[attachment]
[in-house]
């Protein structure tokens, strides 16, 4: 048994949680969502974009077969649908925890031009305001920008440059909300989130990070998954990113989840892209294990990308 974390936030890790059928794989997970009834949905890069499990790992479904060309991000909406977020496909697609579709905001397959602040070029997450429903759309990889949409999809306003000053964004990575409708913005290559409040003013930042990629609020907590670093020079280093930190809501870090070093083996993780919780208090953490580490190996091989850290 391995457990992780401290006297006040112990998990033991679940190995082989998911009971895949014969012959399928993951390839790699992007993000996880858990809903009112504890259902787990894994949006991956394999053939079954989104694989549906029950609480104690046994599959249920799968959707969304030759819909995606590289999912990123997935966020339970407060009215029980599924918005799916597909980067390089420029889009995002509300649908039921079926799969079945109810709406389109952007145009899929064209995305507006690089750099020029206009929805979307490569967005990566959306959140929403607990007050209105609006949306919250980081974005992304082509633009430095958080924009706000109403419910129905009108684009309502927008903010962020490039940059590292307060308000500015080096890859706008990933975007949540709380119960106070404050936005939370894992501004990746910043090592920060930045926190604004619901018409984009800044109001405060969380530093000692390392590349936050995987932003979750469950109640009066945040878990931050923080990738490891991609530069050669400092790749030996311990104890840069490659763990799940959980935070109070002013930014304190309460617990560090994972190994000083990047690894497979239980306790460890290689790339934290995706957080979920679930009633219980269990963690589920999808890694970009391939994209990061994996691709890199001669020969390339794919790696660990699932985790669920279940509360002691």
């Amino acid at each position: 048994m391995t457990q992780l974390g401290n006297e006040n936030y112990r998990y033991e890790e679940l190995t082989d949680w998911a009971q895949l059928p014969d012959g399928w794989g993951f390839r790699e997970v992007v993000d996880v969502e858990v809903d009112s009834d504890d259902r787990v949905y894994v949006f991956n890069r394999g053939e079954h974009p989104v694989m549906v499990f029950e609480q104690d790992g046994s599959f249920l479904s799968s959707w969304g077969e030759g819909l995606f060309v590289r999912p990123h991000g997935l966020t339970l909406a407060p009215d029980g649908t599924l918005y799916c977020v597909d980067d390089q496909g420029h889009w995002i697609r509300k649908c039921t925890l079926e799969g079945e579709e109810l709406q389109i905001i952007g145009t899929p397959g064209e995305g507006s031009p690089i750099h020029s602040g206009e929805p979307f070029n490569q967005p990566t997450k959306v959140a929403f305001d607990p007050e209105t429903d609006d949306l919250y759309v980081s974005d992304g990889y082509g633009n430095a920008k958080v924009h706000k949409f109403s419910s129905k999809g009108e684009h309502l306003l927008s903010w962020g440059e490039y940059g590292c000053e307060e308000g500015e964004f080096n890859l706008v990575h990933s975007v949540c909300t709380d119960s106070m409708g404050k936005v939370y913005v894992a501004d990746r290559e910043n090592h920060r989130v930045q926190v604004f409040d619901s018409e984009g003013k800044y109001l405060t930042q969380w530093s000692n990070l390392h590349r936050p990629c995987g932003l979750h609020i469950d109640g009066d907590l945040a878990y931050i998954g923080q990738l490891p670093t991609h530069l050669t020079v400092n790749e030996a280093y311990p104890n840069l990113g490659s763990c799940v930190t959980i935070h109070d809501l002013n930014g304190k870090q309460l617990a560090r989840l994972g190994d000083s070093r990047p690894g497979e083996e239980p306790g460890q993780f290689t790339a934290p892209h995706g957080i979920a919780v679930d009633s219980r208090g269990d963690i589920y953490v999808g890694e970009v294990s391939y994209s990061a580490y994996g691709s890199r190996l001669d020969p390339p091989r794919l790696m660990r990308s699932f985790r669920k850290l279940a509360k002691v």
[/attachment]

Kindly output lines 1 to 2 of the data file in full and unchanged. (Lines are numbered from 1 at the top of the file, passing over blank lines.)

[in-house]
């Protein structure tokens, strides 16, 4: 048994949680969502974009077969649908925890031009305001920008440059909300989130990070998954990113989840892209294990990308 974390936030890790059928794989997970009834949905890069499990790992479904060309991000909406977020496909697609579709905001397959602040070029997450429903759309990889949409999809306003000053964004990575409708913005290559409040003013930042990629609020907590670093020079280093930190809501870090070093083996993780919780208090953490580490190996091989850290 391995457990992780401290006297006040112990998990033991679940190995082989998911009971895949014969012959399928993951390839790699992007993000996880858990809903009112504890259902787990894994949006991956394999053939079954989104694989549906029950609480104690046994599959249920799968959707969304030759819909995606590289999912990123997935966020339970407060009215029980599924918005799916597909980067390089420029889009995002509300649908039921079926799969079945109810709406389109952007145009899929064209995305507006690089750099020029206009929805979307490569967005990566959306959140929403607990007050209105609006949306919250980081974005992304082509633009430095958080924009706000109403419910129905009108684009309502927008903010962020490039940059590292307060308000500015080096890859706008990933975007949540709380119960106070404050936005939370894992501004990746910043090592920060930045926190604004619901018409984009800044109001405060969380530093000692390392590349936050995987932003979750469950109640009066945040878990931050923080990738490891991609530069050669400092790749030996311990104890840069490659763990799940959980935070109070002013930014304190309460617990560090994972190994000083990047690894497979239980306790460890290689790339934290995706957080979920679930009633219980269990963690589920999808890694970009391939994209990061994996691709890199001669020969390339794919790696660990699932985790669920279940509360002691």